Thursday, March 1, 2012


The Premier has not commented on the pitch from St. John's Mayor 'Doc" O'Keefe's for a new funding approach for the city of St. John's.

The city is facing an unprecedented infrastructure crisis.

The pair might be relieved to learn that North America's oldest city is not alone in trying to find ways to deal with disintegrating municipal infrastructure.  The US could be facing a $1 trillion plumbing bill.
According to an industry study, that is how much it will cost over the next 25 years to mend or replace the disintegrating pipes that carry drinking water throughout cities and build new ones to accommodate a rising population

Like those old water lines in the older parts of St. John's,  water main infrastructure is reaching the end of its lifespan and is decaying rapidly. With the current debates and concerns over water policy, particularly water metering, in St.John's, the role of under-maintained infrastructure is pivotal.

How much of our municipal water is lost, in the ground, from the two major and five smaller water sources for the city? A lot. The city has implemented a leak detection strategy to try and find the problem areas and repair them.

Apparently, no one considered the the magnitude of the challenge!  So much for planners and policy-makers at all levels.

Before we get all judgmental on the folks at city hall, how many of you thought to re-plumb your house before the copper started spring leaks? How many stories have I heard about a pinhole leak in a copper water pipe creating disastrous situations for folks who where away on holidays, or a weekend? They come back to find the floors buckled, plaster ruined and much of their houses damaged.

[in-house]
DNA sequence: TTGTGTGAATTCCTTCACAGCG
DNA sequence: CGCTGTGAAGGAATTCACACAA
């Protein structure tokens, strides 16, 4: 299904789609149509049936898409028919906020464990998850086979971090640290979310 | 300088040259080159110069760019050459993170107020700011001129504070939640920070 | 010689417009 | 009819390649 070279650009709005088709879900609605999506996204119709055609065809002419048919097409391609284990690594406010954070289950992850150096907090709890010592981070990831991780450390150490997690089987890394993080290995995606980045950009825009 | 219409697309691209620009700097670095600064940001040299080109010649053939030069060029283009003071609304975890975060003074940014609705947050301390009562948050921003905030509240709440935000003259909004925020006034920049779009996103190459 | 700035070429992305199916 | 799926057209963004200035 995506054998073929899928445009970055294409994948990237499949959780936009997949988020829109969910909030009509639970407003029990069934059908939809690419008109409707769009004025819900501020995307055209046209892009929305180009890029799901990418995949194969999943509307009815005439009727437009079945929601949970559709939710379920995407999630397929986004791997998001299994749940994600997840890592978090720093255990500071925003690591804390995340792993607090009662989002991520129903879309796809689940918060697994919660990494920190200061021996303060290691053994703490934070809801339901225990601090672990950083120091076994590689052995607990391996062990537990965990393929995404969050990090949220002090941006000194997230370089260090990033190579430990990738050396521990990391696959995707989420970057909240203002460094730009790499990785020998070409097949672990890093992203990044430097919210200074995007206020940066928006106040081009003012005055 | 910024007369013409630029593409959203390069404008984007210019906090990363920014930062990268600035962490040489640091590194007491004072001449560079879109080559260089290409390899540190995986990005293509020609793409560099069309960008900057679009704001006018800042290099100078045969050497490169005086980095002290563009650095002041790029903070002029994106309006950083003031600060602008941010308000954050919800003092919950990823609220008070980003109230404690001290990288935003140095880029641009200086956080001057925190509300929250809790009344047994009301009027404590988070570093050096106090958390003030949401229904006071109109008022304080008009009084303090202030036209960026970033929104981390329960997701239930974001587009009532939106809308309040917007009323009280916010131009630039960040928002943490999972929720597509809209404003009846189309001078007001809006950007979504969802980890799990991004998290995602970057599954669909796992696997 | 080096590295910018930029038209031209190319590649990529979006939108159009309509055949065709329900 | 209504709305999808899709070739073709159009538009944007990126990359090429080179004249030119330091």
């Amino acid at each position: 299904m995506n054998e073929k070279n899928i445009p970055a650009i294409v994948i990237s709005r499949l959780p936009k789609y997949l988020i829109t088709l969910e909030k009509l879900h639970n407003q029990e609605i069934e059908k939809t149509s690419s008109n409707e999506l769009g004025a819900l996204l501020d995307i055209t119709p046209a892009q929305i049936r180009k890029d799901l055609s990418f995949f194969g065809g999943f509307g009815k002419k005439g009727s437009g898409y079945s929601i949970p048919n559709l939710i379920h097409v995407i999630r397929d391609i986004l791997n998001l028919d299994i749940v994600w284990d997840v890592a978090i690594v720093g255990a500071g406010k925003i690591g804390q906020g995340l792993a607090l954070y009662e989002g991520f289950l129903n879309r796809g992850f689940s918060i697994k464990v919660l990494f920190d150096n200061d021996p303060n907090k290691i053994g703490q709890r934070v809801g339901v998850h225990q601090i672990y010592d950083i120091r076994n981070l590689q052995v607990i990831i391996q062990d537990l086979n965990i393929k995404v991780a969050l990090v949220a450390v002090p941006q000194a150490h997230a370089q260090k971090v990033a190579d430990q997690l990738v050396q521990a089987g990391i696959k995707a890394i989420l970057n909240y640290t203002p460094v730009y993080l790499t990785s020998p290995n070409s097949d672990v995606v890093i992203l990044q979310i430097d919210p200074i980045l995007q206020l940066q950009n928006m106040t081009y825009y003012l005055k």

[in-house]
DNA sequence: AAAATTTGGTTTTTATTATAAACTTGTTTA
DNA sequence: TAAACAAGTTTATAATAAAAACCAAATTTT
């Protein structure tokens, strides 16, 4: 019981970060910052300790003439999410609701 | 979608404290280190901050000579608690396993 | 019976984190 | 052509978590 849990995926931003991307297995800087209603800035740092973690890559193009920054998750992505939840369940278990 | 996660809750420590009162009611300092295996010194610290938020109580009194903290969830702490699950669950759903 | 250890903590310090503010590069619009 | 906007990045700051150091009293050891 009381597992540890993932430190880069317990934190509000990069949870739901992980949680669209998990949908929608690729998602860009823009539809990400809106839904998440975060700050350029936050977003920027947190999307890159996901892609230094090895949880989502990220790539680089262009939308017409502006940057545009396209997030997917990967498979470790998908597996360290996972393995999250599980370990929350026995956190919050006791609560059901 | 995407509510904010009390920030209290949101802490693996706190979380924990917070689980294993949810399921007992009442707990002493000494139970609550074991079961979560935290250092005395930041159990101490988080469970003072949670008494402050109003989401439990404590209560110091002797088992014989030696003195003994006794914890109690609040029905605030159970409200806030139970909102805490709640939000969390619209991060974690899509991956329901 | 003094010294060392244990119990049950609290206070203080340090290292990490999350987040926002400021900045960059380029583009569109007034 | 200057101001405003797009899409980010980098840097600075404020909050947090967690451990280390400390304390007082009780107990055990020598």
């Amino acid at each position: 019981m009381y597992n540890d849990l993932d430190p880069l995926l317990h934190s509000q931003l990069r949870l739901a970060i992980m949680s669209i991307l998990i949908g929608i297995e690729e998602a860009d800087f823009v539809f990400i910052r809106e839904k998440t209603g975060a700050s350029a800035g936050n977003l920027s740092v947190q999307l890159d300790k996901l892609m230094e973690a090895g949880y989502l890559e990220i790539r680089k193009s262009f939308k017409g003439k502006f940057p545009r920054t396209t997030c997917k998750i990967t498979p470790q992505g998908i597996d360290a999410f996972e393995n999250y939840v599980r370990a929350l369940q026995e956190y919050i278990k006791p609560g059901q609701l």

Plumbers and Insurance industry types that I know,  tell me,  that damage from corroded copper pipes is on the rise. The reason is that a lot of houses build in the 1970's, 80's and even the early 90's, that were plumbed with copper, need to be re-plumbed. Copper, the gold standard of the plumbing industry for many years, is only good for 25-30 years, not 50 as advertised.

Other theories include: Bad copper was installed, or the installation was improper. For example, the copper may be wearing because it's rubbing against a wall, or the soldering flux may not have been properly flushed out; Copper pipes that are used to ground electrical wiring are picking up stray and corrosive electrostatic charges from the recent installation of cable, computer and other high-tech wiring in houses;  A theory considered bizarre is that  electrons from cell phones, TV remote controls, computers and even microwave towers are simply bombarding the pipes.

One plumber told me that if you have had three leaks within six or eight months, it is time to replace all of your pipes.

 Considering  the rash of major water main breaks in this city, that rule would make for an expensive repair job for the public works department!

1 comment:

Wm. Murphy said...

where is the picture of your background? Is it in NL?